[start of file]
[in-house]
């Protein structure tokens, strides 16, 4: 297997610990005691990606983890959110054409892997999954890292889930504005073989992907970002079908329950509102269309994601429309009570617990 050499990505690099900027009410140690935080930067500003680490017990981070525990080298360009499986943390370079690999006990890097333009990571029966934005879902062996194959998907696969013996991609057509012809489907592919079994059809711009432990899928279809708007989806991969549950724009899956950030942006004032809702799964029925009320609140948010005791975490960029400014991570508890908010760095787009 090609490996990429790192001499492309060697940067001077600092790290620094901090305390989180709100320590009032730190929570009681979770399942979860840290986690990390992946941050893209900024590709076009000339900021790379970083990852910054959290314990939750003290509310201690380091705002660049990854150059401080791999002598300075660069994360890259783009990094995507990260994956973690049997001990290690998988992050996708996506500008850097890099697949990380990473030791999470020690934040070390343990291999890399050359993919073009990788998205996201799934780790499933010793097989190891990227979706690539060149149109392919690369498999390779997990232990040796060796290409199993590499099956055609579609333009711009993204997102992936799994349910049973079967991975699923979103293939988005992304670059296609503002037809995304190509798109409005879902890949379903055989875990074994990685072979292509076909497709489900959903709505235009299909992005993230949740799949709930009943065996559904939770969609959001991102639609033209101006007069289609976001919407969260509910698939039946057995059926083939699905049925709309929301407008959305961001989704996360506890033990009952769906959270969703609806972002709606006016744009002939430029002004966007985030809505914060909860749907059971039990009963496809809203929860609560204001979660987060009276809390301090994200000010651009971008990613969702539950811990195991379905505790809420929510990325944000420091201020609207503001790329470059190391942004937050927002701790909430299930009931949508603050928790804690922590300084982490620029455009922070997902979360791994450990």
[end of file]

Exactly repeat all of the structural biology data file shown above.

[in-house]
């Protein structure tokens, strides 16, 4: 297997610990005691990606983890959110054409892997999954890292889930504005073989992907970002079908329950509102269309994601429309009570617990 050499990505690099900027009410140690935080930067500003680490017990981070525990080298360009499986943390370079690999006990890097333009990571029966934005879902062996194959998907696969013996991609057509012809489907592919079994059809711009432990899928279809708007989806991969549950724009899956950030942006004032809702799964029925009320609140948010005791975490960029400014991570508890908010760095787009 090609490996990429790192001499492309060697940067001077600092790290620094901090305390989180709100320590009032730190929570009681979770399942979860840290986690990390992946941050893209900024590709076009000339900021790379970083990852910054959290314990939750003290509310201690380091705002660049990854150059401080791999002598300075660069994360890259783009990094995507990260994956973690049997001990290690998988992050996708996506500008850097890099697949990380990473030791999470020690934040070390343990291999890399050359993919073009990788998205996201799934780790499933010793097989190891990227979706690539060149149109392919690369498999390779997990232990040796060796290409199993590499099956055609579609333009711009993204997102992936799994349910049973079967991975699923979103293939988005992304670059296609503002037809995304190509798109409005879902890949379903055989875990074994990685072979292509076909497709489900959903709505235009299909992005993230949740799949709930009943065996559904939770969609959001991102639609033209101006007069289609976001919407969260509910698939039946057995059926083939699905049925709309929301407008959305961001989704996360506890033990009952769906959270969703609806972002709606006016744009002939430029002004966007985030809505914060909860749907059971039990009963496809809203929860609560204001979660987060009276809390301090994200000010651009971008990613969702539950811990195991379905505790809420929510990325944000420091201020609207503001790329470059190391942004937050927002701790909430299930009931949508603050928790804690922590300084982490620029455009922070997902979360791994450990």